In this interview with Mr. Jean-Luc Derycke, representing Utexbel, we explore Utexbel’s specific role within the ALIGNED project. Utexbel is at the forefront of this initiative, aiming to realize circular textile products, including yarns and fabrics, with an environmental impact comparable to their virgin material counterparts.
What specific role does Utexbel play within the ALIGNED project?
A: The role of Utexbel in the Aligned project is the realization of a circular textile product (yarns and fabrics), of which the environmental impact can be compared to equivalent products made of virgin material, based on the knowledge acquired during the Aligned project. Utexbel has for the moment a range of circular yarns and fabrics based on recycled cotton and Polyester/Cotton fibres. The fibres come from various sources: industrial waste, pre-consumer waste, and post-consumer textile waste.
Could you elaborate on the strategy for identifying and implementing solutions in the textile sector as part of the ALIGNED project? What are the primary obstacles or challenges encountered in this process?
A: The most important challenge is to find a suitable end-use for the circular product. For the moment, circular textile products are more expensive than textile products made of virgin fibres. The main reason is that many conventional textile products are produced in low-wage countries and imported in the EU. On the other hand, circular products are produced locally, i.e. in countries with higher wages, as we want a short supply line.
A second challenge for circular products is the lifetime of the textile material. If your customer expects that a garment can be washed for at least 100 times, it makes no sense to create a circular version that only lasts for 20 washing cycles. This is not a sustainable solution. It is important to know the expectations of the end customer to adapt your material choices in relation to the expected lifetime of the end product.
A third challenge for circular products is the homogeneity of the input material. If you want to get mechanically shredded fibers with a spinnable quality level, the input batch should be homogeneous in colour, composition, construction and origin. By construction, we mean knitwear or woven fabrics. By origin, we mean post or pre-consumer or industrial waste. Only in that case, a shredder can set up his machines in an optimal way to get the best possible fiber distribution and removal of external parts enabling good spinnability in the spinning mill.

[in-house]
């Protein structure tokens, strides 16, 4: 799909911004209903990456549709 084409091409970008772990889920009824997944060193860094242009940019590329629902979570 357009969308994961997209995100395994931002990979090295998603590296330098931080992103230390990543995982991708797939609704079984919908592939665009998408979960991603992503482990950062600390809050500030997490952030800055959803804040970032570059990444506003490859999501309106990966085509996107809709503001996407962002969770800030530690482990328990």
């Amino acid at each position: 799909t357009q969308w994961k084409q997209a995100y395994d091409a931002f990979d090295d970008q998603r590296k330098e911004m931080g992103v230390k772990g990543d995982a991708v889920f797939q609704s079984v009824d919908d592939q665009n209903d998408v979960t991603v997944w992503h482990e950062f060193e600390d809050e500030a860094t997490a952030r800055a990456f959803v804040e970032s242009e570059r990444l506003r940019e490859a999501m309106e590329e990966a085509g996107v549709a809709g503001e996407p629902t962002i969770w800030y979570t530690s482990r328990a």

To enable industrial processing, homogeneous batches should be at least 10 tons of usable textile material.
Besides the industrial feasibility, traceability is also a very important issue, as you need to prove the circular content of a circular article. Identification of batches and input materials is mandatory.
There is also an administrative burden concerning circular products, as, for the moment, there is no clear European regulation concerning the definition of textile waste and textile material that can be reused in the supply chain. In Belgium e.g. we have to rely on regional regulations, which are very stringent. Only a few cases of circular textile products are available, and the administrations don’t know how to deal with the issue: when does old textile material, considered as waste, become a reusable raw material? I hope the future will bring us a sustainable and practical solution. Finally, I can say that the development of circular products is a discovery at each stage and for each project. A lot of issues, on the technical, economic and administrative level have to be settled. We are only at the start of a great adventure!